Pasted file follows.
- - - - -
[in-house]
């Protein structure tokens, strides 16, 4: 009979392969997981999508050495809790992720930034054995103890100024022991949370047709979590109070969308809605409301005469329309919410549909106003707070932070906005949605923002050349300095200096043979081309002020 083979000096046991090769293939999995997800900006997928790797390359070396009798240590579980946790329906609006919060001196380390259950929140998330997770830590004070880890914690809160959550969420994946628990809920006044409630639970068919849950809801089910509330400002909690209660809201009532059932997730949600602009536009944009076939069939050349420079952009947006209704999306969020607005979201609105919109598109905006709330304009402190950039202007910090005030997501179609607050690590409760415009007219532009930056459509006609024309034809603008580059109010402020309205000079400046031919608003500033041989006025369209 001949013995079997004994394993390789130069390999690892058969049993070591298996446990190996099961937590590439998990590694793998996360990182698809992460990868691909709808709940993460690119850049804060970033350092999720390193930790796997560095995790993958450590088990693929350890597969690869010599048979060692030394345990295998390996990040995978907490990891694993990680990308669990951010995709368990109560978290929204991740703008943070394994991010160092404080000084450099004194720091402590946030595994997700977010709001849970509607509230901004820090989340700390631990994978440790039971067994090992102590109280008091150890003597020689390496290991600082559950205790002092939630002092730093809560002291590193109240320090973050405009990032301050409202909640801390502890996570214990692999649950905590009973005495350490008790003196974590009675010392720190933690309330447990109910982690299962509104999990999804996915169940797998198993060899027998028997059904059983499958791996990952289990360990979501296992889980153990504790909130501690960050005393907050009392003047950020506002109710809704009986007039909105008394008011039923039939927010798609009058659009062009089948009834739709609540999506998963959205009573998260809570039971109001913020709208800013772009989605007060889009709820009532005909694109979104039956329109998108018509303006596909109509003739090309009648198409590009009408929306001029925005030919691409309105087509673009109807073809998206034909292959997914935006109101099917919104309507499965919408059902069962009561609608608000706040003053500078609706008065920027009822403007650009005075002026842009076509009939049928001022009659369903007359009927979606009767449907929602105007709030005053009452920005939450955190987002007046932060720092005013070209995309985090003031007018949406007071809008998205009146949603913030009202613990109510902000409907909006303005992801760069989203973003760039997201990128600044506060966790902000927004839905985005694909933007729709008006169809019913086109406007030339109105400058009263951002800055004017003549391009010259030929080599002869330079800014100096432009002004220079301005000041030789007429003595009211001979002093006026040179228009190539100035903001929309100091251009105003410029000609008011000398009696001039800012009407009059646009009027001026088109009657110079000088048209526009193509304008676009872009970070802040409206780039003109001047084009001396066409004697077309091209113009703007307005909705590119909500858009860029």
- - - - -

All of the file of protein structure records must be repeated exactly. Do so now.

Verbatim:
[in-house]
């Protein structure tokens, strides 16, 4: 009979392969997981999508050495809790992720930034054995103890100024022991949370047709979590109070969308809605409301005469329309919410549909106003707070932070906005949605923002050349300095200096043979081309002020 083979000096046991090769293939999995997800900006997928790797390359070396009798240590579980946790329906609006919060001196380390259950929140998330997770830590004070880890914690809160959550969420994946628990809920006044409630639970068919849950809801089910509330400002909690209660809201009532059932997730949600602009536009944009076939069939050349420079952009947006209704999306969020607005979201609105919109598109905006709330304009402190950039202007910090005030997501179609607050690590409760415009007219532009930056459509006609024309034809603008580059109010402020309205000079400046031919608003500033041989006025369209 001949013995079997004994394993390789130069390999690892058969049993070591298996446990190996099961937590590439998990590694793998996360990182698809992460990868691909709808709940993460690119850049804060970033350092999720390193930790796997560095995790993958450590088990693929350890597969690869010599048979060692030394345990295998390996990040995978907490990891694993990680990308669990951010995709368990109560978290929204991740703008943070394994991010160092404080000084450099004194720091402590946030595994997700977010709001849970509607509230901004820090989340700390631990994978440790039971067994090992102590109280008091150890003597020689390496290991600082559950205790002092939630002092730093809560002291590193109240320090973050405009990032301050409202909640801390502890996570214990692999649950905590009973005495350490008790003196974590009675010392720190933690309330447990109910982690299962509104999990999804996915169940797998198993060899027998028997059904059983499958791996990952289990360990979501296992889980153990504790909130501690960050005393907050009392003047950020506002109710809704009986007039909105008394008011039923039939927010798609009058659009062009089948009834739709609540999506998963959205009573998260809570039971109001913020709208800013772009989605007060889009709820009532005909694109979104039956329109998108018509303006596909109509003739090309009648198409590009009408929306001029925005030919691409309105087509673009109807073809998206034909292959997914935006109101099917919104309507499965919408059902069962009561609608608000706040003053500078609706008065920027009822403007650009005075002026842009076509009939049928001022009659369903007359009927979606009767449907929602105007709030005053009452920005939450955190987002007046932060720092005013070209995309985090003031007018949406007071809008998205009146949603913030009202613990109510902000409907909006303005992801760069989203973003760039997201990128600044506060966790902000927004839905985005694909933007729709008006169809019913086109406007030339109105400058009263951002800055004017003549391009010259030929080599002869330079800014100096432009002004220079301005000041030789007429003595009211001979002093006026040179228009190539100035903001929309100091251009105003410029000609008011000398009696001039800012009407009059646009009027001026088109009657110079000088048209526009193509304008676009872009970070802040409206780039003109001047084009001396066409004697077309091209113009703007307005909705590119909500858009860029």